Dealing With Codeine Withdrawal Symptoms November 14th, 2019 The Recovery Village at Palmer Lake
Blog & News Dealing With Codeine Withdrawal Symptoms

Dealing With Codeine Withdrawal Symptoms

Man Coughing

Codeine is an opioid medication commonly used for treating pain as well as cold symptoms, like a heavy cough. It is classified as a narcotic, although it is milder than other opioids, like oxycodone and heroin. While it is not as potent as many other opioids, it still has the potential to cause dependence or addiction.

Signs of Codeine Misuse and Dependence

Signs of codeine dependence can be hard to recognize. These indicators include:

  • Using codeine even when there are no symptoms
  • Taking codeine at a higher dose or more frequently than prescribed
  • Finding that codeine is less effective when you take it as prescribed
  • Taking other drugs or using alcohol to intensify the effects of codeine
  • Going to different doctors (doctor-shopping) to get more codeine before your refill period comes
  • Having symptoms of withdrawal when you stop using codeine

If you deal with codeine addiction, you may compulsively seek the substance despite knowing the health, social and legal ramifications of these actions. Codeine addiction is a substance use disorder that may require treatment.

What Is Codeine Withdrawal Like?

Codeine withdrawal can include any number of uncomfortable or painful symptoms that occur when you stop using the drug. Some of the more mild symptoms of codeine withdrawal are irritability and mood swings, sleep disturbances, body aches, watery eyes, runny nose, sweating and yawning excessively.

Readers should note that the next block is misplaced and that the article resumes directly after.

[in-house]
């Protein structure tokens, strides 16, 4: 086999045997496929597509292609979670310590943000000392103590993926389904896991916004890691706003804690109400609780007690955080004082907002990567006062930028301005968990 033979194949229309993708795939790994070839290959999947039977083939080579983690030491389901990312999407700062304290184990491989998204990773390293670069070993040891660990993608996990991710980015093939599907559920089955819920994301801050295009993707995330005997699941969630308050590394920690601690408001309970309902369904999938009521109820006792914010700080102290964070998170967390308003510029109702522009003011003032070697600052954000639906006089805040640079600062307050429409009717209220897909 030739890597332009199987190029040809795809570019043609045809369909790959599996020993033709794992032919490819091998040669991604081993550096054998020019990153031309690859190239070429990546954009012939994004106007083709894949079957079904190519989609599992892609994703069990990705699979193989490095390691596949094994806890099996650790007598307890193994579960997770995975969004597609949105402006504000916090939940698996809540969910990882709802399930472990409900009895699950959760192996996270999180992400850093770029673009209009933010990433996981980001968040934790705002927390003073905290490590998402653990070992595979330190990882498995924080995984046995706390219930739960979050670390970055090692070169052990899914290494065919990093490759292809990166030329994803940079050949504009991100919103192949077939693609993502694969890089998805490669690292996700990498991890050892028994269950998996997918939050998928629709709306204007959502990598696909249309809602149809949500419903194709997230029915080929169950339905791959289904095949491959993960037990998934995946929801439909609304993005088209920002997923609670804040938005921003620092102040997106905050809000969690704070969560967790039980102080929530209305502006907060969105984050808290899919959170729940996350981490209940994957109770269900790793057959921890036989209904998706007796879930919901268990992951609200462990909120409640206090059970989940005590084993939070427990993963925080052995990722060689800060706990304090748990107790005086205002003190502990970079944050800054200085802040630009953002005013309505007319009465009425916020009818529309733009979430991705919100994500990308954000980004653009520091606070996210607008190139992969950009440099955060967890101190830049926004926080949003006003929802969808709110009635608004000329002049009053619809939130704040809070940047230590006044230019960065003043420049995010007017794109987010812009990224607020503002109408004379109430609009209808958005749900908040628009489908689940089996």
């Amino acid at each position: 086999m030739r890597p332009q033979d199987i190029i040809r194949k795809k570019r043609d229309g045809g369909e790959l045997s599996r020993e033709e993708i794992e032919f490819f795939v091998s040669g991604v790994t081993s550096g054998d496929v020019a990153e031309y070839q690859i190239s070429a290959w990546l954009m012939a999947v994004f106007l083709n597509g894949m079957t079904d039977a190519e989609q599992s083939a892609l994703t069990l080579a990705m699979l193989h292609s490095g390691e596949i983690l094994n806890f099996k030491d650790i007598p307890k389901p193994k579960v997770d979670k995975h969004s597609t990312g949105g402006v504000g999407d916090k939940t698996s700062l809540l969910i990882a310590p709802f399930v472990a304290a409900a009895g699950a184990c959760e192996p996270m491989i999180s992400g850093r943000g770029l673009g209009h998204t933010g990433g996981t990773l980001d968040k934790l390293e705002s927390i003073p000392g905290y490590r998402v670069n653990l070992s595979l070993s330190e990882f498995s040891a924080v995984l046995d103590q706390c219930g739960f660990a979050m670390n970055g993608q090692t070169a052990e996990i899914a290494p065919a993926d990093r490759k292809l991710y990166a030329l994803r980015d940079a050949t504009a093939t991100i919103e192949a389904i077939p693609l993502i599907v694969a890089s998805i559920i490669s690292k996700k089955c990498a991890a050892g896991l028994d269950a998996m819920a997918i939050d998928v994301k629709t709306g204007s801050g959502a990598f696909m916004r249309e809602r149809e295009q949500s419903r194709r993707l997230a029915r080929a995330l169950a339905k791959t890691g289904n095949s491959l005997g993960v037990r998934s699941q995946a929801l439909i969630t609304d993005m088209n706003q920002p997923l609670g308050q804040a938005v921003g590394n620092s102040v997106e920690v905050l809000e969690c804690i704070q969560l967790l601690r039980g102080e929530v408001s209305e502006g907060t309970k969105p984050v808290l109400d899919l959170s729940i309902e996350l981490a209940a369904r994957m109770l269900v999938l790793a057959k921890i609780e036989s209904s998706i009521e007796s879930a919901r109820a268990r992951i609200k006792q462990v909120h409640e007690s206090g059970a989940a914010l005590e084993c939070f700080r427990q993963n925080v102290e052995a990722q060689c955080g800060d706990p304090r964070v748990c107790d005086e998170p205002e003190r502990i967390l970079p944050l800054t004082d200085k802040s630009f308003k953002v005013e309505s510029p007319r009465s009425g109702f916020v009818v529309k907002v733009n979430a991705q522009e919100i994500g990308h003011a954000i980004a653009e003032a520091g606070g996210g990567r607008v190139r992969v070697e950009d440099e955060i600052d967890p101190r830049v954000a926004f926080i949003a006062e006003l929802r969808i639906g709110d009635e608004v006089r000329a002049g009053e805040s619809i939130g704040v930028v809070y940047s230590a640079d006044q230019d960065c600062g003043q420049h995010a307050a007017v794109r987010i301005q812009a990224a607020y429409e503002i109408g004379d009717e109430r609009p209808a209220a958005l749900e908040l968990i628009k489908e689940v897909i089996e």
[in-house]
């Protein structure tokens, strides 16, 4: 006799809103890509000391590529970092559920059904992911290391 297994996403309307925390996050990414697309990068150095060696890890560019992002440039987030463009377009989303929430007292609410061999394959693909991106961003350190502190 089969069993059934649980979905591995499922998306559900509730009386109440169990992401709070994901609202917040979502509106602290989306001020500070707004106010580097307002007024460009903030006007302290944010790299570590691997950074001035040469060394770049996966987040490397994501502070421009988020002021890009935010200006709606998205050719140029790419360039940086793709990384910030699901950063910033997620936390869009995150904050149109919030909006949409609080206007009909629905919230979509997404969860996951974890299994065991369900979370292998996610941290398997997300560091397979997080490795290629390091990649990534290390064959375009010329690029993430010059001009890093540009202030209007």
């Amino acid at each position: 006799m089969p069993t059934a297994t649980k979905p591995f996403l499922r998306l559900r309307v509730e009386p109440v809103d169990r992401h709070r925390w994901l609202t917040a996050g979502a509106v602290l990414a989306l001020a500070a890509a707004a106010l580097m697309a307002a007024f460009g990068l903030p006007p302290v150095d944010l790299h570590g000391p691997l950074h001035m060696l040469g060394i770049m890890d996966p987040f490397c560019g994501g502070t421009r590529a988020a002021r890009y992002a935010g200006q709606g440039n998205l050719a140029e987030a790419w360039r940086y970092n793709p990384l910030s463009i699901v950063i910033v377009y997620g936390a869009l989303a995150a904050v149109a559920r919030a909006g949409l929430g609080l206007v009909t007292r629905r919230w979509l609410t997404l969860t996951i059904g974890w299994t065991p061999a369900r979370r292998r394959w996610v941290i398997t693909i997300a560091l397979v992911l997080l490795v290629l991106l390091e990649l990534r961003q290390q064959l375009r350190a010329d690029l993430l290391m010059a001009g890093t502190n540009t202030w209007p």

Codeine withdrawal can start just a few hours after the last dose of the drug. It can get progressively worse for a period of several days.

Some more severe symptoms of codeine withdrawal include changes in appetite, abdominal pain, goosebumps, chills, diarrhea, nausea and vomiting, enlarged pupils and intense cravings for the drug.

In some cases, withdrawal symptoms could be dangerous or even deadly. Prolonged diarrhea and vomiting could lead to dehydration and weakness that could make it difficult to take care of yourself if you are alone while detoxing.

Patient in hospital bed

Benefits of Medical Detox

Medical detox from codeine dependence or addiction is recommended to avoid illness, weakness and the strong temptation to go back to using the drug to relieve uncomfortable and painful symptoms.

Medical detox means that you will not be alone while detoxing. Detox allow medical professionals to treat medical complications that might arise during the process.

There are also medications that can ease some detox symptoms and help you be more comfortable as the codeine leaves your system. These medications need to be administered by the medical staff. Even if you do not experience dangerous complications, it might be better to undergo medical detox to increase your chances of a successful recovery.

Treatment staff can also administer a medication designed to cause a bad reaction if codeine or another opioid is used. Medications like this are designed to deter you from using again by making it unpleasant, and such medications can add accountability to the treatment plan.

There is help for codeine addiction and dependence. If you need help with dependence or misuse of codeine, one option is to call a codeine hotline for information about treatment options and other resources.

For more information about substance use disorder treatment, contact The Recovery Village Palmer Lake today.

Medical Disclaimer: The Recovery Village aims to improve the quality of life for people struggling with a substance use or mental health disorder with fact-based content about the nature of behavioral health conditions, treatment options and their related outcomes. We publish material that is researched, cited, edited and reviewed by licensed medical professionals. The information we provide is not intended to be a substitute for professional medical advice, diagnosis or treatment. It should not be used in place of the advice of your physician or other qualified healthcare provider.